Background: Pneumonia is a leading cause of death for children under the age of five in Ethiopia. An important tool in the fight against the disease, the pneumococcal-conjugate vaccine (PCV-10), was introduced into the routine immunisation schedule in 2011. This study, which was part of a larger, six-country research project, aimed to understand the effects of the introduction on the Expanded Programme for Immunisation (EPI) and the wider health system.
Methods: Our study design and analysis were based on the World Health Organisation’s health systems building blocks theoretical framework. A mixed-methods approach was used. Twenty-three key semi-structured interviews were carried out at the national, regional and district levels and questionnaires were completed by staff at 26 health facilities. Data on routine service activity were collected at 25 facilities.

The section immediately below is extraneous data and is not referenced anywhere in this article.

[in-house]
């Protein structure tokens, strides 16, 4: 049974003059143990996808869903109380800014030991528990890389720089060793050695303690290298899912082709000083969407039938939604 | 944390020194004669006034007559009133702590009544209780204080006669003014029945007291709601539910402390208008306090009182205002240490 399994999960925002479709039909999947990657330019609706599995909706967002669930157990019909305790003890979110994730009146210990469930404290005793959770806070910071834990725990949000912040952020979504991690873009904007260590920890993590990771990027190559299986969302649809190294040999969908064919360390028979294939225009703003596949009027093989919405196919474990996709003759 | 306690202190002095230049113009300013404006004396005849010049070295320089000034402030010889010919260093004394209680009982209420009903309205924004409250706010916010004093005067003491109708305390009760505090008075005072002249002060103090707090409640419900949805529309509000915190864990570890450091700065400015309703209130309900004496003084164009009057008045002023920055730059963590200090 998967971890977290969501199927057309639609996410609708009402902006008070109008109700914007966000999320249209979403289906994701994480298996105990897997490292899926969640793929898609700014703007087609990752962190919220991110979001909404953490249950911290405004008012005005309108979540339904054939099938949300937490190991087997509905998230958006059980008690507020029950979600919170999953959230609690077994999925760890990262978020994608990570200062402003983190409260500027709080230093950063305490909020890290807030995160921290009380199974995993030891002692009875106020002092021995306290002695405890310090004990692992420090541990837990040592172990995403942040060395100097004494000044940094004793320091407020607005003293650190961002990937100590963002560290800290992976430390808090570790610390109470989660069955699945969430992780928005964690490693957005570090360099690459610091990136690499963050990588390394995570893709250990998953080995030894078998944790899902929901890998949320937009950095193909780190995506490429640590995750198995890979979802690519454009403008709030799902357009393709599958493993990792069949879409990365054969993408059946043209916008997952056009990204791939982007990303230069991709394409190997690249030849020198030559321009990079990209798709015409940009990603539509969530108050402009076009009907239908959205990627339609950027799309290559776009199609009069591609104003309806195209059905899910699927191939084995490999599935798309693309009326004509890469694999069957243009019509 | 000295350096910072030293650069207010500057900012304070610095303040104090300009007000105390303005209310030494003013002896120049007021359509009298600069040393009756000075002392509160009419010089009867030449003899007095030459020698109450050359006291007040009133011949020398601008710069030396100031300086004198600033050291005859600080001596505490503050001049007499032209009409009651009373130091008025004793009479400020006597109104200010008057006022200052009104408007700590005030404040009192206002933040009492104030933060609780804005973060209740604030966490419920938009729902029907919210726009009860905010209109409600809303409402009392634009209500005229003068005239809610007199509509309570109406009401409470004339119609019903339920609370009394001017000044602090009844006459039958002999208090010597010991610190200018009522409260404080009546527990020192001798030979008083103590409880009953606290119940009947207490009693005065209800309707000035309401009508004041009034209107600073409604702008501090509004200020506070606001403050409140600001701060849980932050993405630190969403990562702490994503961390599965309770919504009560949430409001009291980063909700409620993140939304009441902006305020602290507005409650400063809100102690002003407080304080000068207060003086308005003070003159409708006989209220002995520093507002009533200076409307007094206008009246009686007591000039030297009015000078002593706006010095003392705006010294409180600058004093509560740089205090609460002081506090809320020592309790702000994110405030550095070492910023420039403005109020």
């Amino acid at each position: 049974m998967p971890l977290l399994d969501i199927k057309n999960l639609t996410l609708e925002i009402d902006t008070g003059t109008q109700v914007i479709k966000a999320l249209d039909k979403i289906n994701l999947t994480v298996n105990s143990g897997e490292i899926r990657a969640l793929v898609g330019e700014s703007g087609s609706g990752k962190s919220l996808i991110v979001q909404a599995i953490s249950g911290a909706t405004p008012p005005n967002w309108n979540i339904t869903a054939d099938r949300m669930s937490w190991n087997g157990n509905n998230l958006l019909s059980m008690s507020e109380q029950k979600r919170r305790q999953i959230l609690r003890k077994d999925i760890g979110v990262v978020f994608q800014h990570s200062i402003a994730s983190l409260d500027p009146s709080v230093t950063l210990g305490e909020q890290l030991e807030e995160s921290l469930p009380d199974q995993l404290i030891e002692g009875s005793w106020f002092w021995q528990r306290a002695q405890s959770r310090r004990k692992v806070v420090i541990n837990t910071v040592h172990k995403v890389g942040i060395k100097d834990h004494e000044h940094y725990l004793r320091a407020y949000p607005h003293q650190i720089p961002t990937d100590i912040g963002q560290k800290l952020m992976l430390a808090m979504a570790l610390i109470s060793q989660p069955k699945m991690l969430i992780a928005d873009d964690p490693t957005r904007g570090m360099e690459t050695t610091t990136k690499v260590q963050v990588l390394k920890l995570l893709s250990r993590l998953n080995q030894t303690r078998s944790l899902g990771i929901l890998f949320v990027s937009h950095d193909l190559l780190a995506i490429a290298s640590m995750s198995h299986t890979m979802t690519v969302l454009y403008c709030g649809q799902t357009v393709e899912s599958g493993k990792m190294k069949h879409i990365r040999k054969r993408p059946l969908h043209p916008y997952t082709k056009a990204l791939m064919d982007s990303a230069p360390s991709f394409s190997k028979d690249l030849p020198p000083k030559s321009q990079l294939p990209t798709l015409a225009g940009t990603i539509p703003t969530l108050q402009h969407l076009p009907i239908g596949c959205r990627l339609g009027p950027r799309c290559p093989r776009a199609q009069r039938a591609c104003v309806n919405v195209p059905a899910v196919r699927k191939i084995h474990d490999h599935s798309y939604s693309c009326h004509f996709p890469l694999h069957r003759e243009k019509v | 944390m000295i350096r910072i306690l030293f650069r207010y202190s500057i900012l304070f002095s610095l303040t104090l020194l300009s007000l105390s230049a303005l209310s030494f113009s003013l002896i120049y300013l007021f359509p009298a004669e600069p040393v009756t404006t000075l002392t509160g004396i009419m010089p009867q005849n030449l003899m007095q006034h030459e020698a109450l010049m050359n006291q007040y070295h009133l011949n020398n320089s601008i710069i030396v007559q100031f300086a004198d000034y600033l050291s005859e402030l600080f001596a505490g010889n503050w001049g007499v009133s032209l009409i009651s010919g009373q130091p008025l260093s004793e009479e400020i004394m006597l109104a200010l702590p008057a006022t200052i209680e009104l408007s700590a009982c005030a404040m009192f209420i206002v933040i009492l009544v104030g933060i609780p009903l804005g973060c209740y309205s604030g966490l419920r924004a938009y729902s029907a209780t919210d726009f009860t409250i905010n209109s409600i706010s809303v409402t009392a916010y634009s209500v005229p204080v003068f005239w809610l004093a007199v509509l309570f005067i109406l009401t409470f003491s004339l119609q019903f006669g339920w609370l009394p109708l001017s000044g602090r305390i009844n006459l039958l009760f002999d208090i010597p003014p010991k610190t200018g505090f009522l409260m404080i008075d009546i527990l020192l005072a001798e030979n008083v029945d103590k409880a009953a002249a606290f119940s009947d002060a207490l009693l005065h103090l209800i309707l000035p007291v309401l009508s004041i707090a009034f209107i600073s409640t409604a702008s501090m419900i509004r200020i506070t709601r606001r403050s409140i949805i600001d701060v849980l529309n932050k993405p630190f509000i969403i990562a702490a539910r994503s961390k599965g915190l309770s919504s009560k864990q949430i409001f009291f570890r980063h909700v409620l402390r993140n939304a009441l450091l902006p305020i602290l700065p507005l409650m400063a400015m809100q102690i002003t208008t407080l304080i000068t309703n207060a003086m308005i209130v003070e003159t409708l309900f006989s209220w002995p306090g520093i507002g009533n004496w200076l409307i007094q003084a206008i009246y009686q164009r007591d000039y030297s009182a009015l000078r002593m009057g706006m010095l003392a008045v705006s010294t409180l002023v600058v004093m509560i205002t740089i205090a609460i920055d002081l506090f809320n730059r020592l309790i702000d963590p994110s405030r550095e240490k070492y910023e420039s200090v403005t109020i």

Results: There were minor or no effects to the majority of components of the health system. Positive effects were seen in training and capacity-building, an increase in health worker motivation, as well as in improved collaborations between government actors and greater political commitment towards the immunisation programme. Negative effects were found in increased workload for health facility staff, both immediately after introduction and in the medium-term. Mixed effects were found on data collection and reporting, adverse effect following immunisation (AEFI) surveillance, cold chain management and financing.
Conclusion: Our study found that PCV-10 integrated smoothly into the EPI and the wider health system. However, questions remain about longer-term capacities and limits of the programme. [Ethiop. J. Health Dev. 2015; Special Issue 1:08-16]